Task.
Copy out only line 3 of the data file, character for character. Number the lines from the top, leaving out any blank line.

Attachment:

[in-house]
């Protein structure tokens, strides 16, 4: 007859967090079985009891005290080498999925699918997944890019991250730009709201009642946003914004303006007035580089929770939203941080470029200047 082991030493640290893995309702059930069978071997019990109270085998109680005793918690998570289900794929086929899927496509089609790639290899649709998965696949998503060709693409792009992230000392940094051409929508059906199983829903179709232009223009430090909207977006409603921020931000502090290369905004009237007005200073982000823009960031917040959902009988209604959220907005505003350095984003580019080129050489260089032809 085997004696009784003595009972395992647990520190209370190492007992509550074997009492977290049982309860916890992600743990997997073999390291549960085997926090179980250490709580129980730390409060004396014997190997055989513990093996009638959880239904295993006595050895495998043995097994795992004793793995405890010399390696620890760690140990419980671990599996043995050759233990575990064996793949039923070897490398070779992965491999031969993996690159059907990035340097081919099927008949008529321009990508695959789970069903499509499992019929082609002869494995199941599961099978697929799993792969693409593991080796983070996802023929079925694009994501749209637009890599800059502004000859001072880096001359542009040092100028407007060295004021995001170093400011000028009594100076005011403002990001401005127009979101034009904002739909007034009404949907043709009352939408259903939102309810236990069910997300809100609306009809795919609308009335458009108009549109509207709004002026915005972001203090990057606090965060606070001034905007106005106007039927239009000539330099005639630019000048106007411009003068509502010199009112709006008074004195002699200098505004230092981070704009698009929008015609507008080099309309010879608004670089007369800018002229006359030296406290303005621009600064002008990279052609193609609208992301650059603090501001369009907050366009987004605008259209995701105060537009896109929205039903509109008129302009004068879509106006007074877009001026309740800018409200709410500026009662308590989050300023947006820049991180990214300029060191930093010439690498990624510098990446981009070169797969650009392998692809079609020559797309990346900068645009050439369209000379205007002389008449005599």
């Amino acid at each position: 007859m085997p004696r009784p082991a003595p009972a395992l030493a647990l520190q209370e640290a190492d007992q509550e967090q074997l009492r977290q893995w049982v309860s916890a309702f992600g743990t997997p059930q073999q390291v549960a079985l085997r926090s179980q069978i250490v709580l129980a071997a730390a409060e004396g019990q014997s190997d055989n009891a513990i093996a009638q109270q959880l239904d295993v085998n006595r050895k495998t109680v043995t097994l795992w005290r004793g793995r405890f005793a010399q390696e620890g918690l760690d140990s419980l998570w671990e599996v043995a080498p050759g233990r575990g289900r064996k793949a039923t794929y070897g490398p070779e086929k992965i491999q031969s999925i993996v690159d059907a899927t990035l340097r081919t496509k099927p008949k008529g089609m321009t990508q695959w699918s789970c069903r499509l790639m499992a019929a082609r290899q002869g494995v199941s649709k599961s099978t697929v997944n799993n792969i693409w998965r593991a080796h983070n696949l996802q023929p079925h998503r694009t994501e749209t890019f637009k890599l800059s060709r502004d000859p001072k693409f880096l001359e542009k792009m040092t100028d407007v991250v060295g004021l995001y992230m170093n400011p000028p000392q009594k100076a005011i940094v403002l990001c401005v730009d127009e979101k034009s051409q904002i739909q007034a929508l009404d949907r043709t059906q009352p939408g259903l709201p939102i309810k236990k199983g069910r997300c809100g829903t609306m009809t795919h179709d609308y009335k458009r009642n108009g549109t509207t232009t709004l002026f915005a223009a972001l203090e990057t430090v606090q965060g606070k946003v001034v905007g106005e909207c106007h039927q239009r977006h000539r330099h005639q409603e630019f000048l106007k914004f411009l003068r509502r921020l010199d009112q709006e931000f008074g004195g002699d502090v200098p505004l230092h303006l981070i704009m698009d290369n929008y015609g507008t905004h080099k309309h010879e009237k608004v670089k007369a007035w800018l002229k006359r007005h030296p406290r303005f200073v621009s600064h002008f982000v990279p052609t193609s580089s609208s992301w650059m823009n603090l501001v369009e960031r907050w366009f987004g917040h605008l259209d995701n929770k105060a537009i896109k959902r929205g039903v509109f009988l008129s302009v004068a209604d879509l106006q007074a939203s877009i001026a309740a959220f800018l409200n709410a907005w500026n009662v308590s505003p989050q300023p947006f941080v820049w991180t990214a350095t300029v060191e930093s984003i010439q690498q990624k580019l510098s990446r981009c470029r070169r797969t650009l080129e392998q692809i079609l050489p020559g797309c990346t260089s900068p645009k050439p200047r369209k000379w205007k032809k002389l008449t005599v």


């Amino acid at each position: 007859m085997p004696r009784p082991a003595p009972a395992l030493a647990l520190q209370e640290a190492d007992q509550e967090q074997l009492r977290q893995w049982v309860s916890a309702f992600g743990t997997p059930q073999q390291v549960a079985l085997r926090s179980q069978i250490v709580l129980a071997a730390a409060e004396g019990q014997s190997d055989n009891a513990i093996a009638q109270q959880l239904d295993v085998n006595r050895k495998t109680v043995t097994l795992w005290r004793g793995r405890f005793a010399q390696e620890g918690l760690d140990s419980l998570w671990e599996v043995a080498p050759g233990r575990g289900r064996k793949a039923t794929y070897g490398p070779e086929k992965i491999q031969s999925i993996v690159d059907a899927t990035l340097r081919t496509k099927p008949k008529g089609m321009t990508q695959w699918s789970c069903r499509l790639m499992a019929a082609r290899q002869g494995v199941s649709k599961s099978t697929v997944n799993n792969i693409w998965r593991a080796h983070n696949l996802q023929p079925h998503r694009t994501e749209t890019f637009k890599l800059s060709r502004d000859p001072k693409f880096l001359e542009k792009m040092t100028d407007v991250v060295g004021l995001y992230m170093n400011p000028p000392q009594k100076a005011i940094v403002l990001c401005v730009d127009e979101k034009s051409q904002i739909q007034a929508l009404d949907r043709t059906q009352p939408g259903l709201p939102i309810k236990k199983g069910r997300c809100g829903t609306m009809t795919h179709d609308y009335k458009r009642n108009g549109t509207t232009t709004l002026f915005a223009a972001l203090e990057t430090v606090q965060g606070k946003v001034v905007g106005e909207c106007h039927q239009r977006h000539r330099h005639q409603e630019f000048l106007k914004f411009l003068r509502r921020l010199d009112q709006e931000f008074g004195g002699d502090v200098p505004l230092h303006l981070i704009m698009d290369n929008y015609g507008t905004h080099k309309h010879e009237k608004v670089k007369a007035w800018l002229k006359r007005h030296p406290r303005f200073v621009s600064h002008f982000v990279p052609t193609s580089s609208s992301w650059m823009n603090l501001v369009e960031r907050w366009f987004g917040h605008l259209d995701n929770k105060a537009i896109k959902r929205g039903v509109f009988l008129s302009v004068a209604d879509l106006q007074a939203s877009i001026a309740a959220f800018l409200n709410a907005w500026n009662v308590s505003p989050q300023p947006f941080v820049w991180t990214a350095t300029v060191e930093s984003i010439q690498q990624k580019l510098s990446r981009c470029r070169r797969t650009l080129e392998q692809i079609l050489p020559g797309c990346t260089s900068p645009k050439p200047r369209k000379w205007k032809k002389l008449t005599v």